I have the option of opening the document on line and printing directly to AirPrint but the render is blank and I have not yet figured out why.

      Hope this helps.
      Alan Parsons
  • That's the native iOS viewer she's referring to

    The native iOS viewer does a mediocre job of rendering Office formats.

    The Office web app and the iOS app are basically identical in my experience. If there are differences in rendering, I have yet to see them.
    Ed Bott
  • I have a better workaround...

    Save the document to onedrive... open it from your Windows PC... Hit Print. Just as quick and WAY less janky. Also... works with a whole lot more printers :)
    condelirios
  • A correction...

    QuickOffice Pro versions still do support cloud storage providers other than Google Drive
    aep528
  • Or...

    ...you could just give your iPad to your pre-teen and get a Surface Pro for yourself and do everything including print. You could even use the same Office 365 subscription on both of them and several more devices.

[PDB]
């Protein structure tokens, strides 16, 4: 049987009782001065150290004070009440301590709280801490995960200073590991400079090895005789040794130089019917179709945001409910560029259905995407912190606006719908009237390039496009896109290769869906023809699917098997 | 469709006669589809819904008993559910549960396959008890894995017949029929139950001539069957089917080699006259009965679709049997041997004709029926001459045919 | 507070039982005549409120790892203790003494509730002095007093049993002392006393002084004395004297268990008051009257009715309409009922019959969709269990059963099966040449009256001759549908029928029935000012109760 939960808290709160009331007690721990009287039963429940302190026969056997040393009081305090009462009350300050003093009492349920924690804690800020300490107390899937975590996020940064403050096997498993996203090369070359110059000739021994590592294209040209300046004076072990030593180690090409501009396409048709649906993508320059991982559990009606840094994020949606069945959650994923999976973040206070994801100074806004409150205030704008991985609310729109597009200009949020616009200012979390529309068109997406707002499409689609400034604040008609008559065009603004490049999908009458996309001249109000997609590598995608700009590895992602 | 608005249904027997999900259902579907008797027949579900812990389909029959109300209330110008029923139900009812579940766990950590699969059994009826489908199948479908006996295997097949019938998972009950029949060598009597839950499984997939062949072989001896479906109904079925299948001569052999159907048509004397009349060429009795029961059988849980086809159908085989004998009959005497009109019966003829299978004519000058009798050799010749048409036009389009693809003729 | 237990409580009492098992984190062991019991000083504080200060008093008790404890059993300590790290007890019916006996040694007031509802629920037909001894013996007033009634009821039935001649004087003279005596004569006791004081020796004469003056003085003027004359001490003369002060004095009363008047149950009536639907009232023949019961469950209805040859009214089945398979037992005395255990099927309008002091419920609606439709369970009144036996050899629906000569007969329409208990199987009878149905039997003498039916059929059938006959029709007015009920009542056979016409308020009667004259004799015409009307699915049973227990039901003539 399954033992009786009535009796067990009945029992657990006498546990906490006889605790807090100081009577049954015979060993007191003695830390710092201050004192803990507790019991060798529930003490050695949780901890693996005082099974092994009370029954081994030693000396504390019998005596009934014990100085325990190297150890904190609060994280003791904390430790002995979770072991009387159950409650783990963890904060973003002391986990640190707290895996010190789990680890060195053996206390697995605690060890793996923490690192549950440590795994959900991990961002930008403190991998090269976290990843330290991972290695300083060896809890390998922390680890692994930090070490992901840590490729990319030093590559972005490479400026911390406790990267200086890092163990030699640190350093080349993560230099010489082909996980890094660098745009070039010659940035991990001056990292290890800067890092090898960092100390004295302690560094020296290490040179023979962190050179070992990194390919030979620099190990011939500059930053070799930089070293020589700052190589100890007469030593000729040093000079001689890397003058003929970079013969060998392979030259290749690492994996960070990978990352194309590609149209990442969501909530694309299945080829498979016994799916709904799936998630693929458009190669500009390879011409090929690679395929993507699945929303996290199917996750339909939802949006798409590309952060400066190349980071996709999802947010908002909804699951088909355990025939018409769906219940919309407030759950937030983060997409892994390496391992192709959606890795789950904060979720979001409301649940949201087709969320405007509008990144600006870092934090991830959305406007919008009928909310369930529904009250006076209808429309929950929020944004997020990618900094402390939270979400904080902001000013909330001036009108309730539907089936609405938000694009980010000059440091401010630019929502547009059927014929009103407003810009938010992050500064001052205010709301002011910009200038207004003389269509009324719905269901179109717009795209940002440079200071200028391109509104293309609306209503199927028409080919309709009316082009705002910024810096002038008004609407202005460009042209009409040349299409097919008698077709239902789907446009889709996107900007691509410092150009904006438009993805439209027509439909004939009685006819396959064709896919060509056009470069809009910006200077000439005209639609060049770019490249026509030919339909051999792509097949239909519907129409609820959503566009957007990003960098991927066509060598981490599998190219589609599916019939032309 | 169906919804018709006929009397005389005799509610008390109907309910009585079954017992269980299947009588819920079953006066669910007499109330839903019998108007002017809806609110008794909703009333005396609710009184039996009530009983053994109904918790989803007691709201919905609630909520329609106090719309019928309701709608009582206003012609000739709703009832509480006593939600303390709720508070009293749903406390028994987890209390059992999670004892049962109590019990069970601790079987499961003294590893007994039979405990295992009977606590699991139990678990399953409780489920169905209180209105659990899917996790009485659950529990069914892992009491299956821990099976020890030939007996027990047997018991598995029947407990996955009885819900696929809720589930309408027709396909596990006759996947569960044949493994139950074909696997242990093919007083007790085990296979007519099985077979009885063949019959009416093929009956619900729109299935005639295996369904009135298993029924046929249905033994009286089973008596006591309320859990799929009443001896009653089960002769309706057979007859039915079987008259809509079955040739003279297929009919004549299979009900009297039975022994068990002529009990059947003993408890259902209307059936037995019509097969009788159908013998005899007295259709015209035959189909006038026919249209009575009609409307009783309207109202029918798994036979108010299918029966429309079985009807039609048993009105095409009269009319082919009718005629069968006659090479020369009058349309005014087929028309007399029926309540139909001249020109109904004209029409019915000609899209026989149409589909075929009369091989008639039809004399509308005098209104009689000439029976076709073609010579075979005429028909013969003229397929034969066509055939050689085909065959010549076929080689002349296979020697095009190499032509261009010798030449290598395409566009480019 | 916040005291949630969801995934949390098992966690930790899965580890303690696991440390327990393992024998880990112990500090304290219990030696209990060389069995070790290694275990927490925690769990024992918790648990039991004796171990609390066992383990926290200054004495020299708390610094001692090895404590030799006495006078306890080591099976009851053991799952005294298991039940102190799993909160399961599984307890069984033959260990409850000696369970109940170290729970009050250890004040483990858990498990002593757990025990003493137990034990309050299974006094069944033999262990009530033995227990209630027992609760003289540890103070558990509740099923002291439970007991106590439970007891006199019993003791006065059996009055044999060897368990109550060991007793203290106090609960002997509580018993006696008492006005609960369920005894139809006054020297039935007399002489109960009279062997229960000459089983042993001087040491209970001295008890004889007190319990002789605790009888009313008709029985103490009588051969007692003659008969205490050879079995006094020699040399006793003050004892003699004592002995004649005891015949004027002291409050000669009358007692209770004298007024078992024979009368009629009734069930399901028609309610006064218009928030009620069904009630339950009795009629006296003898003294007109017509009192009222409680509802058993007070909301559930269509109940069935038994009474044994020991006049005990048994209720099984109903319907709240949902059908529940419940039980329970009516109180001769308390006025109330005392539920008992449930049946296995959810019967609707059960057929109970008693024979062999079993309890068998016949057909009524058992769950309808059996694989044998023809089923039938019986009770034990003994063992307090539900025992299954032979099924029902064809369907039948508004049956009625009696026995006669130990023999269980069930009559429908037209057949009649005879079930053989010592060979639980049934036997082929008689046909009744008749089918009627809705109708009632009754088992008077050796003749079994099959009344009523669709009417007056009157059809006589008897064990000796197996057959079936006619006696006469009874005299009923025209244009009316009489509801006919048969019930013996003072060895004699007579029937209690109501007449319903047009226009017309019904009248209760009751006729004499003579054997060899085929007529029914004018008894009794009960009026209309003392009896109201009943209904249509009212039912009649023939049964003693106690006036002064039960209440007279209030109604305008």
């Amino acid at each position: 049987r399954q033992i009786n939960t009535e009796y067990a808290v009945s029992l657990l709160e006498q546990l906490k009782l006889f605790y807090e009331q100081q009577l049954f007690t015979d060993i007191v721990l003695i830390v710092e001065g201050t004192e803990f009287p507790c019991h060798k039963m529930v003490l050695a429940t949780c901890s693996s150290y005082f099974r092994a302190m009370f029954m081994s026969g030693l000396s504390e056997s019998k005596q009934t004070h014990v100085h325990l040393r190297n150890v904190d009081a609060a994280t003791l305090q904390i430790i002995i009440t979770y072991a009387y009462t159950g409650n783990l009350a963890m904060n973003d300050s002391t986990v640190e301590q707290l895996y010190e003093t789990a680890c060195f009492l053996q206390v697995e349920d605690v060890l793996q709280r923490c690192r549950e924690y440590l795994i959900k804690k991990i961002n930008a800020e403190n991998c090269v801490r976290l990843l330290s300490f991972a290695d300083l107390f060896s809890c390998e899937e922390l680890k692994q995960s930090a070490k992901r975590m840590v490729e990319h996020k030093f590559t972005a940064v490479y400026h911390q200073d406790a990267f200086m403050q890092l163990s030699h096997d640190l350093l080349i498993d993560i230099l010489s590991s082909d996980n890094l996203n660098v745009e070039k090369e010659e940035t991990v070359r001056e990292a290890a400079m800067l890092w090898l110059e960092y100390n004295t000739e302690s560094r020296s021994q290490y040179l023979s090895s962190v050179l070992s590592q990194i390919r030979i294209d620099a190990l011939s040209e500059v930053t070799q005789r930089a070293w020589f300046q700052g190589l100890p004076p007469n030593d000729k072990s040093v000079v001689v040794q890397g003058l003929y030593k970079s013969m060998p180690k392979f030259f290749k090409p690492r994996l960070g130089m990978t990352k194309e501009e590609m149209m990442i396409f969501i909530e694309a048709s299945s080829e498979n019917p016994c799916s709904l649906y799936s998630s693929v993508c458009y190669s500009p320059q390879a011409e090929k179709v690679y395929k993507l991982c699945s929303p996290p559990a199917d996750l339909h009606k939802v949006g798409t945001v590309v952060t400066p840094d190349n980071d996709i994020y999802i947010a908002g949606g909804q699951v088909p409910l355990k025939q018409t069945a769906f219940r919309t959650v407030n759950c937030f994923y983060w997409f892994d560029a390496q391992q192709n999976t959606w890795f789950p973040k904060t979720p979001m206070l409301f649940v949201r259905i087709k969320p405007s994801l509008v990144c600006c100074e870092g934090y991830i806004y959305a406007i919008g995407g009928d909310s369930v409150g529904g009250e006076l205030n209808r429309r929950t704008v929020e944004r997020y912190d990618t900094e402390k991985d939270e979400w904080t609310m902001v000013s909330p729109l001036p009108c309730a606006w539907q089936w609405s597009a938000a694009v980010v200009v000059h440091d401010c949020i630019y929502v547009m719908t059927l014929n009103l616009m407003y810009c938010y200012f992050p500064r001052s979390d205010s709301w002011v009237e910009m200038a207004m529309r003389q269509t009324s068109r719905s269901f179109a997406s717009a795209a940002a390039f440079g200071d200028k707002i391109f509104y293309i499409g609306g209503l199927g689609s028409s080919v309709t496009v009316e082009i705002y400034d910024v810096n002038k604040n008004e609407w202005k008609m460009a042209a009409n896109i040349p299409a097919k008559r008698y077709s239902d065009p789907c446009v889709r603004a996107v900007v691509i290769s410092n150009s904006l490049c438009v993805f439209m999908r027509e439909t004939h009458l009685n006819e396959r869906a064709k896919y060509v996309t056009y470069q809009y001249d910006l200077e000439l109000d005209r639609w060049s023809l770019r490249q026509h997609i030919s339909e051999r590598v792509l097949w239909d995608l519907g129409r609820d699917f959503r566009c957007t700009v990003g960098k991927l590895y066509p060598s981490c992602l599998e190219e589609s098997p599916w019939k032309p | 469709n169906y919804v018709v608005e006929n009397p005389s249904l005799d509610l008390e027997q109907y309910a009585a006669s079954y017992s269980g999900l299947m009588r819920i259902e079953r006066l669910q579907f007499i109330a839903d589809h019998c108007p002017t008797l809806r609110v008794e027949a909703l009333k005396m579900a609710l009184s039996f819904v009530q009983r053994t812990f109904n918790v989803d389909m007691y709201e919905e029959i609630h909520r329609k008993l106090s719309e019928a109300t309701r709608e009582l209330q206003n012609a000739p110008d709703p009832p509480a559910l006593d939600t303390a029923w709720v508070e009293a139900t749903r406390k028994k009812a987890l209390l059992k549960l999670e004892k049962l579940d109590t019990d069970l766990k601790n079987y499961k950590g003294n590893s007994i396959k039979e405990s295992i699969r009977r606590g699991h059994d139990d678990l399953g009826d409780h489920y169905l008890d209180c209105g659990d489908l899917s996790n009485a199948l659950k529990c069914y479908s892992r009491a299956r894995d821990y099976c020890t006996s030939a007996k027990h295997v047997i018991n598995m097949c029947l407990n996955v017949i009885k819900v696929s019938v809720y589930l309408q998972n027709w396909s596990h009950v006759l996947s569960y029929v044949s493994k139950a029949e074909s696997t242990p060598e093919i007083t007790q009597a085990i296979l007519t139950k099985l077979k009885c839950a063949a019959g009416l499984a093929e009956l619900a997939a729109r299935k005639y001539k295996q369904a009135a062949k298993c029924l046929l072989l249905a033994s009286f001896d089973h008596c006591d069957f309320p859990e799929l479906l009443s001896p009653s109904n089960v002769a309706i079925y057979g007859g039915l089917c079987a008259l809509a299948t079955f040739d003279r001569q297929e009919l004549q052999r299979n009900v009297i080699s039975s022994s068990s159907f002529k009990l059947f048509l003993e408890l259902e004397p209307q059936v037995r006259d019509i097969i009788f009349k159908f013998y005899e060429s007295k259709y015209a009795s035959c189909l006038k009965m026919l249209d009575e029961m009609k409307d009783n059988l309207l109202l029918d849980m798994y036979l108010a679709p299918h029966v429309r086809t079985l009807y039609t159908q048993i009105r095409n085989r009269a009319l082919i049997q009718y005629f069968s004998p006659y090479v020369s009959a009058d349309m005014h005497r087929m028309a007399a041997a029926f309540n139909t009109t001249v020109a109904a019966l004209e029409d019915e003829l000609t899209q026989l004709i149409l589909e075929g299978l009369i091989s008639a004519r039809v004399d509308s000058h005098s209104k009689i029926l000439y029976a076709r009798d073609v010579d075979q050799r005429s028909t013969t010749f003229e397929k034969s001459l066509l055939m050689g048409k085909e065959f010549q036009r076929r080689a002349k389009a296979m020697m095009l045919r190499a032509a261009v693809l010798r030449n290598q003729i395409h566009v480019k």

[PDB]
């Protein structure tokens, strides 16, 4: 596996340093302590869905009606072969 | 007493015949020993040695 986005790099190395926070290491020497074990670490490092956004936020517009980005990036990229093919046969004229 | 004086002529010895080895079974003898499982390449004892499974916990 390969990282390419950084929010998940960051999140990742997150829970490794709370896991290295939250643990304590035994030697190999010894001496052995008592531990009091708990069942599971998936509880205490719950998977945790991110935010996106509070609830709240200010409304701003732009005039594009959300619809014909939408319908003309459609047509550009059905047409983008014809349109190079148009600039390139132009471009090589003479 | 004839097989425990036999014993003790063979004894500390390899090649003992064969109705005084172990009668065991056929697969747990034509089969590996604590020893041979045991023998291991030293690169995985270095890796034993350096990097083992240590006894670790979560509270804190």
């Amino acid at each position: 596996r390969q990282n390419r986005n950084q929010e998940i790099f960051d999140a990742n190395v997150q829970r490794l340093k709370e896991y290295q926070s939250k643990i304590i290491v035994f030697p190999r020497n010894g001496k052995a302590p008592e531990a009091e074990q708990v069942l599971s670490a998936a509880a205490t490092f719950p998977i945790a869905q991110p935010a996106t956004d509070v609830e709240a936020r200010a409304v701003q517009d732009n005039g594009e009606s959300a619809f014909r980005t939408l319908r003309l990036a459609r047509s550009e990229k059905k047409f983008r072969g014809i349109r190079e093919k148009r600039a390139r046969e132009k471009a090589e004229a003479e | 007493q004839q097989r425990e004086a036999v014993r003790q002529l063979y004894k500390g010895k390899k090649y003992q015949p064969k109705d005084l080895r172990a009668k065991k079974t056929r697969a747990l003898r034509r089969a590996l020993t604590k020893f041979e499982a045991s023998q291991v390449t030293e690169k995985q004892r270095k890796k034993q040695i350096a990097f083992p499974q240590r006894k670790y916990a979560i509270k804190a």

Sir Name
    • Does not have to be a Surface Pro

      Daughter has a Canon wireless printer setup on our Home Group.
      My other daughter connected her Surface (Windows RT) to the Home Group and without doing anything else the printer was available from any application using File Print.
      thekman58
    • Right. Because

      Spending $500 to buy a Microsoft product to work around a feature MS left off their iPad software is brilliant. For Microsoft. Not for you so much.
      baggins_z
  • Look at HandyPrint

    This is a Mac app that I have on my laptop from Netputing. As long as my laptop is up and running, not sleeping, anyone that comes to my office can print through it. On their iPhone or iPad they open their print function then print to my regular ole laser printer. One can print to any printer on the network. This app saved us purchasing new printers. Nothing is installed on the iPad nor iPhone.
    BubbaJones_
  • printing app

    you can save to onedrive and print via the print n share app
    JoJoBeau